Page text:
With autumn now in full swing, there's a different feeling in the air. Gone are the warm summer nights. As we move forward into less daylight and attempt to bypass elements of seasonal depression, it's important to ask: do you have any special music you turn to this time of year?
This past month, I've really fallen in love with the music of Suzanne Ciani. Particularly the albums Seven Waves (1982) and The Velocity Of Love (1986). There's also something captivating and uplifting about her appearance on the television show 3-2-1 Contact, which you can view below. I used to watch this show as a kid! Talk about a nostalgic blast from the past.
For many, Monday signals a return to the work week grind. It can come with its fair share of emotions. A push and pull of yearning for the freedom and revitalization often associated with the weekend, coupled with the drive and determination to access a productive and optimized flow state. A work week that leaves you getting ahead in what you seek to achieve, without sacrificing your well being or humanity.
The right music can help prevent a workspace from becoming draining, boring, stale, or devoid of human spirit. Recently, I was introduced to a phenomenal album by my dear friend Tim Berrigan. It's called "playing piano for dad" by h hunt, and I find it to be a highly replayable piece of music that suits the workspace exquisitely. Mellow, warm, and intimate, it can speak to your soul without bombastically interrupting your focus on other tasks. Read on for a bit more about the album, and if you need something new for your headphones, I encourage you to seek this one out. I put a link to the music in the comments section.
"Recorded in one comfortably-seated take at Studio Ferber, Paris, France in 2015 - h hunt’s ‘playing piano for dad’ was initially conceived as a Christmas gift to the composer’s father. Intimately recorded, it is a heartbreakingly gorgeous & sincere work of eleven vignettes which capture even the most nuanced sounds of the recording session - the composer’s breath, the shifting sounds of the piano pedals, the ambient noise and conversation within the studio. With minimalist tendencies, h hunt’s compositions are earnest and heartfelt."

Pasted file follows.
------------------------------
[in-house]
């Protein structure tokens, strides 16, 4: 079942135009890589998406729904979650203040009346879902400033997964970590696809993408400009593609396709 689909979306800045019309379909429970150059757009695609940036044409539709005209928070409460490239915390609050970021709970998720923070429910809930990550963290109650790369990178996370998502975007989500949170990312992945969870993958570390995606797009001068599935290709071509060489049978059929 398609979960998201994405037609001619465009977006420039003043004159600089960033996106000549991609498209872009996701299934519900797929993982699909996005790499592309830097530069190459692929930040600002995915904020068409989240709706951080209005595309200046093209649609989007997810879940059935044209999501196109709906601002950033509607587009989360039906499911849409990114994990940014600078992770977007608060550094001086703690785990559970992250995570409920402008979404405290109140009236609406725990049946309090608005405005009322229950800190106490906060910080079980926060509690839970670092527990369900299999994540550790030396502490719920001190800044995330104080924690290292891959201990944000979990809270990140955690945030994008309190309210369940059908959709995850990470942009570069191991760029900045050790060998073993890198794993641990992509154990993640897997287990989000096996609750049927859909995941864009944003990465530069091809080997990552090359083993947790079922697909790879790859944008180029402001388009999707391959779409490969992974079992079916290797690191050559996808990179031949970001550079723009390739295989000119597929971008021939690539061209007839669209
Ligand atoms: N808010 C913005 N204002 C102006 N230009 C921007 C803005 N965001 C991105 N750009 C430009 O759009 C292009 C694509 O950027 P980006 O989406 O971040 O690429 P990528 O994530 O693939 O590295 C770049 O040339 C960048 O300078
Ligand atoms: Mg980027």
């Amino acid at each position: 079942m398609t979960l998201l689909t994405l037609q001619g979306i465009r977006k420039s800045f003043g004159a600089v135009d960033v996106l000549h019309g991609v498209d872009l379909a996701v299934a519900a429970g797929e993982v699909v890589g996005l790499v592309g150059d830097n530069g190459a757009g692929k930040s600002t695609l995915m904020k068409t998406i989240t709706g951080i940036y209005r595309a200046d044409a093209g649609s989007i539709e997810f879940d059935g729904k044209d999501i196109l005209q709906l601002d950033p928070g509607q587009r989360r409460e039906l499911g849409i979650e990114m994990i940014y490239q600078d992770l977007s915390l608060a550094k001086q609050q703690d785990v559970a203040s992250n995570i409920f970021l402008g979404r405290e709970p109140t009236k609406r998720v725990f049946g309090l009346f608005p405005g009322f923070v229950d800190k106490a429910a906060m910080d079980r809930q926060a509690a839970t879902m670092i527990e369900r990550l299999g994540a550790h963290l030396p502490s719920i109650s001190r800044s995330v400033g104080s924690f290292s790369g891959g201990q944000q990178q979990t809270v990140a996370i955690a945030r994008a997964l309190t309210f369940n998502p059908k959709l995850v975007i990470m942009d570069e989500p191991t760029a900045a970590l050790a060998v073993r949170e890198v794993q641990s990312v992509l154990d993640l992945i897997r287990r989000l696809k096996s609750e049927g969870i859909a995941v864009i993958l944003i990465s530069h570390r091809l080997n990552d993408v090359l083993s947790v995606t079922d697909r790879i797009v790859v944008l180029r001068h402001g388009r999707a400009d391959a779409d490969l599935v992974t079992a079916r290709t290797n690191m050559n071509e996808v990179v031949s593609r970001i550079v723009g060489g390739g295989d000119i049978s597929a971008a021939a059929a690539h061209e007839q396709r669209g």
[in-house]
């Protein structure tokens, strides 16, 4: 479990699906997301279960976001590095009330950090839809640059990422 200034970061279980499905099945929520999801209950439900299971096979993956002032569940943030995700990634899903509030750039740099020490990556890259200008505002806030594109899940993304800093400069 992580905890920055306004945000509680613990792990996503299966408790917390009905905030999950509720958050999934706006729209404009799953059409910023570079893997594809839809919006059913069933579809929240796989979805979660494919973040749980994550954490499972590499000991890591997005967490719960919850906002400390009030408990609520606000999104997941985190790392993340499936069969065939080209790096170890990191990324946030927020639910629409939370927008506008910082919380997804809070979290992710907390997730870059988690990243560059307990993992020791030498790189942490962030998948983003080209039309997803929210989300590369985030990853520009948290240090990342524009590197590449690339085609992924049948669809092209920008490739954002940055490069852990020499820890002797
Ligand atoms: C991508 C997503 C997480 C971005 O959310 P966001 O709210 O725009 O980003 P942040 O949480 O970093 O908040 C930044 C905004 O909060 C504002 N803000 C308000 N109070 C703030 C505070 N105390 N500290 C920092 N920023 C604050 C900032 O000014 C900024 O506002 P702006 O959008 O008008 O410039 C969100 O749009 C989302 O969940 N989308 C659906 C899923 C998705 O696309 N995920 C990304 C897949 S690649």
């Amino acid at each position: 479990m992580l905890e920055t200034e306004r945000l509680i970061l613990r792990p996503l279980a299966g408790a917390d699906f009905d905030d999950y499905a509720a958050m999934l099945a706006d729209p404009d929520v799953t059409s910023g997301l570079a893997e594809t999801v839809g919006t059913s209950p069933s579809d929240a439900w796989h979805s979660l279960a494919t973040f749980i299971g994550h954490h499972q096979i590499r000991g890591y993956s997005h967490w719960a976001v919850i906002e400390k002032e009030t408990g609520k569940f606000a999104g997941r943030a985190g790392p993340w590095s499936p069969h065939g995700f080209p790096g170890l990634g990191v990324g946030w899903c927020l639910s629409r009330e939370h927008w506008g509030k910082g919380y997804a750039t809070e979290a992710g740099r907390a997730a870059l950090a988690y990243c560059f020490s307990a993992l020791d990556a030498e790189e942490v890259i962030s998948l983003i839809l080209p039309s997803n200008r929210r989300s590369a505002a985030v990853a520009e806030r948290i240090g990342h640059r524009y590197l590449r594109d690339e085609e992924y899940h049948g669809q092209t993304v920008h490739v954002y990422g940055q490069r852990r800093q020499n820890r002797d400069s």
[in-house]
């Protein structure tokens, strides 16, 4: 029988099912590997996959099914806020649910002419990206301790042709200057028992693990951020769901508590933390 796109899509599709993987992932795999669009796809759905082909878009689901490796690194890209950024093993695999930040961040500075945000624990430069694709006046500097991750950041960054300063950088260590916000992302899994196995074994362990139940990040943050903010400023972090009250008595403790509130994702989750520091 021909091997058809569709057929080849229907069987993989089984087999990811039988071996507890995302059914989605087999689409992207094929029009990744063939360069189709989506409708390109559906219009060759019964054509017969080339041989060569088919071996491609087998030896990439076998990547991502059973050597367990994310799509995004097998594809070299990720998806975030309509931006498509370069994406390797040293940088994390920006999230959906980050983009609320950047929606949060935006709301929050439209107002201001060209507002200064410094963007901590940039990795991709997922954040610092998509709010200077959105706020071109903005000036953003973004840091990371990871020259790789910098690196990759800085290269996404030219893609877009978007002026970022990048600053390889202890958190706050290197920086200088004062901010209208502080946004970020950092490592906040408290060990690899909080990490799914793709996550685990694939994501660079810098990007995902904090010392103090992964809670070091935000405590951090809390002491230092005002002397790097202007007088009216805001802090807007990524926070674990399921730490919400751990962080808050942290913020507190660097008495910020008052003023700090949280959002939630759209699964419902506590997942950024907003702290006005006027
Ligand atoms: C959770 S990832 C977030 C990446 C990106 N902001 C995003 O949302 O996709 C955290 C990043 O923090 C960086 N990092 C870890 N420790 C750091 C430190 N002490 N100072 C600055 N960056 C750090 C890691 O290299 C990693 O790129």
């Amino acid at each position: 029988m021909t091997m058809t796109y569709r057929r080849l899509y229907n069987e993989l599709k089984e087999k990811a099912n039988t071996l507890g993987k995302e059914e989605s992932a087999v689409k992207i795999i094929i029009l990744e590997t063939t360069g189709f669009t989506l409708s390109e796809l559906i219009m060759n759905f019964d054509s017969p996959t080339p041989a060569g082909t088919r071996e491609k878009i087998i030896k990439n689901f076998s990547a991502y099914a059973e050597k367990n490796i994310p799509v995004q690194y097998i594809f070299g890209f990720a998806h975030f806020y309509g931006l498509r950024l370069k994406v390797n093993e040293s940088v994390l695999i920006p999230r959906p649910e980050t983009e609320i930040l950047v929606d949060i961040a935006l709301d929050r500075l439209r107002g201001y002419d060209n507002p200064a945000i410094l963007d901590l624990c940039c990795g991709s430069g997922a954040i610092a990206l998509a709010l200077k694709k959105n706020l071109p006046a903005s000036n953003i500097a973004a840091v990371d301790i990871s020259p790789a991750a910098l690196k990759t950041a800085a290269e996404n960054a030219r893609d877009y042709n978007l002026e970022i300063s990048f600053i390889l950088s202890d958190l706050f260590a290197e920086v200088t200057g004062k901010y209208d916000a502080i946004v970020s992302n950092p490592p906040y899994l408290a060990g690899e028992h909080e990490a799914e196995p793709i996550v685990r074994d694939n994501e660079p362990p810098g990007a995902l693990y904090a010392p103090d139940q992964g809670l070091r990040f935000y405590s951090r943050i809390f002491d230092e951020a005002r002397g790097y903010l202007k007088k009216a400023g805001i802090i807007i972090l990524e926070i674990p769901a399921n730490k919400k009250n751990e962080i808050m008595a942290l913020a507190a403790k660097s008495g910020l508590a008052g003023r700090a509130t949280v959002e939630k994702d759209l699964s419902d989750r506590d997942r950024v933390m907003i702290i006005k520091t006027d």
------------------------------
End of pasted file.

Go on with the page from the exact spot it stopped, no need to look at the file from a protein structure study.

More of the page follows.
Head over to the Lesson Resources section of the site to check out a new 3/4 backing track that was added today!
"Here's a fun beat for playing in 3/4 waltz time. There is a lot of syncopation in this one. Not every drum part is hitting on the strong beat. Have fun grooving along with it! The tempo is 135 BPM. This is an example of a composition made using the Supermoon drum beat."
Watercolor + gouache painting by eldowho. Right Click it and hit "open image in new tab" to see it in glorious detail.
Did you know there is a Lesson Resources section of this site? It includes many different resources for people who are learning an instrument. The goal of the Lesson Resources section is to help make practicing more fun and effective. I will be adding to this page ongoingly.
I just started a new collection called Drones & Pedal Tones. The key of C was the first in the series, and now earlier today the key of G has been added. Expect more to arrive shortly. But why pedal tones, and what are they?
Pedal Tone - Pedal point, in music, a tone sustained through several changes of harmony that may be consonant or dissonant with it; in instrumental music it is typically in the bass.
Drone - A sustained tone, usually rather low in pitch, providing a sonorous foundation for a melody or melodies sounding at a higher pitch level.
"Try practicing some scales over these sustained tones. Or, you may find yourself treating the sound as a pedal tone to play chords over. It could even inspire some improvisation. Alone, these drones can sound monotonous. However, treating them as a foundation for musical exploration, you can easily get lost in your playing and take flight." - Will
“Music engages widely distributed neural networks that are shared with general ‘non-musical’ cognitive, motor, and language function. Music processing can engage, train, and retrain non musical brain and behavior function” (Thaut & Hömberg, 2016).
I've always loved this image, which I scanned out of a 1960s era Time Life Science book. I think it pairs nicely with the above quote from the Handbook of Neurologic Music Therapy.